Thank you for your excellent answer. I am still fascinated about why certain species are susceptible to domestication but other are not. I strongly suspect that you could select til doomsday tiger cubs and they would still be pretty wild animals at the end ! (and some of the most impressive and wonderful of all mammals …)

    • Posted March 31, 2012 at 8:55 am | Permalink

      Actually, some pet lions are quite affectionate even when old. In Ecuador there was a low-budget military zoo near my house some years ago, and it had an adult male lion which had been donated when it got too big for its owner to care for. (The keepers would come by with wheelbarrows carrying a quarter of a donkey for it….this could not have been easy for a regular guy to handle at home). The lion’s name was Marco. I never went into his cage, but after a while he got to know me and he would rub against the bars when I came to visit him.
      (I didn’t tell him I really am a dog person.)

  2. Posted March 31, 2012 at 5:46 am | Permalink

    certainly made me smile. Thanks 🙂

  3. Posted March 31, 2012 at 5:47 am | Permalink

    my comment got lost. *sniff* I thought it was a delightful video & thanks for posting 🙂

  4. alexandra
    Posted March 31, 2012 at 6:05 am | Permalink

    How do you get a “job” like that? Does he have previous animal experience? Well, it is a delightful scene and I so hope those cherished cubs survive in the wild – they have lost some wilderness experience being raised by humans rather than their mum.
    Anyway, thanks

    • steve oberski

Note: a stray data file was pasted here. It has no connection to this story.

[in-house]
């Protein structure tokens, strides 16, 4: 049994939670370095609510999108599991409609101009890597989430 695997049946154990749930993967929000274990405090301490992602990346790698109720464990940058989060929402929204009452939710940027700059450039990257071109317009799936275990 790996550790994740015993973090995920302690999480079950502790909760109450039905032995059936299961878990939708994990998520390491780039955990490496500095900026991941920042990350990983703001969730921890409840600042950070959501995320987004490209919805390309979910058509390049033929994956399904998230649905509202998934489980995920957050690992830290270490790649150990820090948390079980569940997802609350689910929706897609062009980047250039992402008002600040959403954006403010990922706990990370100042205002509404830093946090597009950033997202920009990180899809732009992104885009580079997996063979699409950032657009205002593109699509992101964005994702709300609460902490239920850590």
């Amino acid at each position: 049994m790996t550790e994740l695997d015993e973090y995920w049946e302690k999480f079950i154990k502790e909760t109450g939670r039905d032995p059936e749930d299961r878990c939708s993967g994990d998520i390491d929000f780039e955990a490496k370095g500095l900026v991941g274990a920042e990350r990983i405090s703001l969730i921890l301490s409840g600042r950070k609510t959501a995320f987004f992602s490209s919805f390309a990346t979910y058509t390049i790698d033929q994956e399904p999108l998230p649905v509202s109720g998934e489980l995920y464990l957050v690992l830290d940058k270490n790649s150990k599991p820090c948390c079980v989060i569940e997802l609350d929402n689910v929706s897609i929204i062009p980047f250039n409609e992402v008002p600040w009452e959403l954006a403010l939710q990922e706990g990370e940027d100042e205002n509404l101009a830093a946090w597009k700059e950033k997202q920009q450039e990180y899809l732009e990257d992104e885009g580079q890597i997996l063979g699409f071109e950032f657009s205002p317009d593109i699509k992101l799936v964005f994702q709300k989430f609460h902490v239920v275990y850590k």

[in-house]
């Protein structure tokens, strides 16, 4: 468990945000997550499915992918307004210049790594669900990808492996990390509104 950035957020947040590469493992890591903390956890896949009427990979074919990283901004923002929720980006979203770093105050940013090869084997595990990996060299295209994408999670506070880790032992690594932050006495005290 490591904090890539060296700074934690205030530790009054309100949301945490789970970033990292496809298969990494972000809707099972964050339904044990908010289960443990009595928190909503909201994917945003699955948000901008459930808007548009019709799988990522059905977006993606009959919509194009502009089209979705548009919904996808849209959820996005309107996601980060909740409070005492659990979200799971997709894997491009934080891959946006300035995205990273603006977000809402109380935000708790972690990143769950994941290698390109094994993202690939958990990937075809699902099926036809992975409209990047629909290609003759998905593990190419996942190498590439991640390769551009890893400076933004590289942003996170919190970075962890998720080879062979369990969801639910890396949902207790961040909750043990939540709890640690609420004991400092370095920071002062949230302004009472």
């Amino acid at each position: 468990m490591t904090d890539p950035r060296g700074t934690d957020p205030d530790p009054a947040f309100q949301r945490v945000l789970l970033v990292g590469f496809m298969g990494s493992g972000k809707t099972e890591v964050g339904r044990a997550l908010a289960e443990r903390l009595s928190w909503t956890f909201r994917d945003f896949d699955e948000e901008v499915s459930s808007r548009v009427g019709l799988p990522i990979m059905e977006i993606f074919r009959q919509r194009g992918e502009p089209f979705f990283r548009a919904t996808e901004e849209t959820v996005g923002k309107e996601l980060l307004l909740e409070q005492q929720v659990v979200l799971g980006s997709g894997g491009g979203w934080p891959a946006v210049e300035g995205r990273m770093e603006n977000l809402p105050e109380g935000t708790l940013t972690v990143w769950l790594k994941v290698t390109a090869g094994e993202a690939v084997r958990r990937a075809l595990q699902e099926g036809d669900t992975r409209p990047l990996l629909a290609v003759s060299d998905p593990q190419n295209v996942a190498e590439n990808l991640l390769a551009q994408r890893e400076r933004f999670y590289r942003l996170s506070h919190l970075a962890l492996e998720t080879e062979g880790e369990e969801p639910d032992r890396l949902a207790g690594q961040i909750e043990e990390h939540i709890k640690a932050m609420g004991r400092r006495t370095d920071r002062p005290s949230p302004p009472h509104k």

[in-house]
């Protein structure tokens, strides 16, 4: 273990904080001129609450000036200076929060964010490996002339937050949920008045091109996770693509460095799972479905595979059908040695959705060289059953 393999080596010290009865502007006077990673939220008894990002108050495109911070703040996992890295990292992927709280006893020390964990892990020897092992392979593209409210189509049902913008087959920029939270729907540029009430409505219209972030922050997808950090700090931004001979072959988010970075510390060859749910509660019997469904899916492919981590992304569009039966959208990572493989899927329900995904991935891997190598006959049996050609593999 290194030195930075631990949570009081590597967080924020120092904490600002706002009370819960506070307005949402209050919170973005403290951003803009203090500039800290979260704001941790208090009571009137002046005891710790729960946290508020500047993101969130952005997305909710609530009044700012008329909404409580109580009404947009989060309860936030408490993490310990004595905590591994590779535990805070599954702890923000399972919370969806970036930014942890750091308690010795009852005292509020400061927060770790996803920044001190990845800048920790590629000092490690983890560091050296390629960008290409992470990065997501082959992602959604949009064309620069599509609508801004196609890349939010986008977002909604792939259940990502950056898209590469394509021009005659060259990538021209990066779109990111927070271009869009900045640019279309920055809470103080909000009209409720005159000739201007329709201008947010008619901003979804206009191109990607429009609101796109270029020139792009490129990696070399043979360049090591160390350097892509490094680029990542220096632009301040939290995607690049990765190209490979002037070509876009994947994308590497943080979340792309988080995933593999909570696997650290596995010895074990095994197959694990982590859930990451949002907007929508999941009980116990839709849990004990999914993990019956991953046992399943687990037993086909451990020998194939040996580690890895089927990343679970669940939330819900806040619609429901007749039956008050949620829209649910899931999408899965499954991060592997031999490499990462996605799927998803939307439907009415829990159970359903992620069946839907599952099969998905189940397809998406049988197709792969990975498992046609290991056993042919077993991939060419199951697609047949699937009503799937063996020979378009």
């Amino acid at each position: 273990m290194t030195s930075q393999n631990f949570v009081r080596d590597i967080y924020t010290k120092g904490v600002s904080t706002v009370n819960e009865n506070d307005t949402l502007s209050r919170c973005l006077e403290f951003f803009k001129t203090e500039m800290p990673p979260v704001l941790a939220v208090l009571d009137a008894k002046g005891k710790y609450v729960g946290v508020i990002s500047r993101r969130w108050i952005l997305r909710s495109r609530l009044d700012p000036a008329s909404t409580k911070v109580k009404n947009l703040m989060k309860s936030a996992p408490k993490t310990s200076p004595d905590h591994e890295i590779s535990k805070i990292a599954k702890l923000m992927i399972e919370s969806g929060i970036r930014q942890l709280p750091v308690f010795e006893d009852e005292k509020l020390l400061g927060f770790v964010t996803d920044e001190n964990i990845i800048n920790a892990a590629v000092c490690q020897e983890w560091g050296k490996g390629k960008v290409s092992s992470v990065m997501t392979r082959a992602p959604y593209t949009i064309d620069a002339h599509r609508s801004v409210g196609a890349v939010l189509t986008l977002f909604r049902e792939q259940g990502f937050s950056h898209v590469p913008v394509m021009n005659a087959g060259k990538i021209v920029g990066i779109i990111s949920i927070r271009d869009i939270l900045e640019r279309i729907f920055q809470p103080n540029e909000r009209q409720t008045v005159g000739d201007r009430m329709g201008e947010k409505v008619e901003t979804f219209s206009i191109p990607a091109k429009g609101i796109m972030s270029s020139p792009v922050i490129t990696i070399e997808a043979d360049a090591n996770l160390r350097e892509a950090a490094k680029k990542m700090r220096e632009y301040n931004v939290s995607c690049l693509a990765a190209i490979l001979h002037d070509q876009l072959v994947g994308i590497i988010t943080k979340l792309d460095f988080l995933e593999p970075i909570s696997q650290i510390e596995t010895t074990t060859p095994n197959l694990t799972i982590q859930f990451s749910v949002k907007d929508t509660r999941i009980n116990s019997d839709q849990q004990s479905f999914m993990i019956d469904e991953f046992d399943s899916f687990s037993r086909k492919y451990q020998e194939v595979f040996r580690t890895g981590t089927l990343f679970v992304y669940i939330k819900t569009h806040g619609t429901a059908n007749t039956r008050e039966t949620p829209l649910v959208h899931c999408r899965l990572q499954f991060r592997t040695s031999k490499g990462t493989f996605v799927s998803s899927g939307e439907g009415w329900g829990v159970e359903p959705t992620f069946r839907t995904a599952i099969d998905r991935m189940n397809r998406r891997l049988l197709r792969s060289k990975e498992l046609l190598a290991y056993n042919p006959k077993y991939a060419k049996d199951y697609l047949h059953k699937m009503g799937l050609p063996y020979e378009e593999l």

Posted March 31, 2012 at 7:16 am | Permalink

      The White Lions

      14 white lions have been successfully bred in the park since 2003 and they can all be seen at the Park. The aim of the Park’s continued breeding programme is to create a larger gene pool, from which to breed healthy white lions and to conserve this rare species.

  5. Liz Naples
    Posted March 31, 2012 at 6:43 am | Permalink

    Thanks, Dr. Coyne. I saw that one when you posted video of the squeaking cheetah cub. Makes me tear up everytime.

    Morning love from lions –

    Another man and his lions –

    Get well soon.

  6. Liz Naples
    Posted March 31, 2012 at 6:45 am | Permalink

  7. gravelinspector
    Posted March 31, 2012 at 7:37 am | Permalink

    I’m not the only one whose comment has got lost?

    • gravelinspector
      Posted March 31, 2012 at 7:59 am | Permalink

      No, it just didn’t display for a few minutes.

  8. Posted March 31, 2012 at 10:21 am | Permalink

    Reblogged this on urbanperegrines.

  9. Roz
    Posted March 31, 2012 at 12:26 pm | Permalink

    How sweet! What a lucky guy. He’s going to hate being back at the bank after spending 2 months with those cubs.

  10. Liz Naples
    Posted March 31, 2012 at 3:14 pm | Permalink

    Koko, the gorilla, and her kitty, All Ball:

    Another kitty:

  11. Marella
    Posted March 31, 2012 at 5:41 pm | Permalink

    Christian the lion remembers his carer from 35 years ago.

  12. Chris Moss
    Posted April 1, 2012 at 3:46 am | Permalink

    I know how to cheer you up – install AdBlock on Safari or Chrome and discover that in honour of All Fools’ Day it has turned into CatBlock – every ad replaced with a cat!See:
    http://adblockforchrome.blogspot.ca/2012/03/inturdusing-catblock.html


One Trackback/Pingback

  1. […] Source: https://whyevolutionistrue.wordpress.com/2012/03/31/caturday-felid-a-farewell-to-cubs/ […]

%d bloggers like this: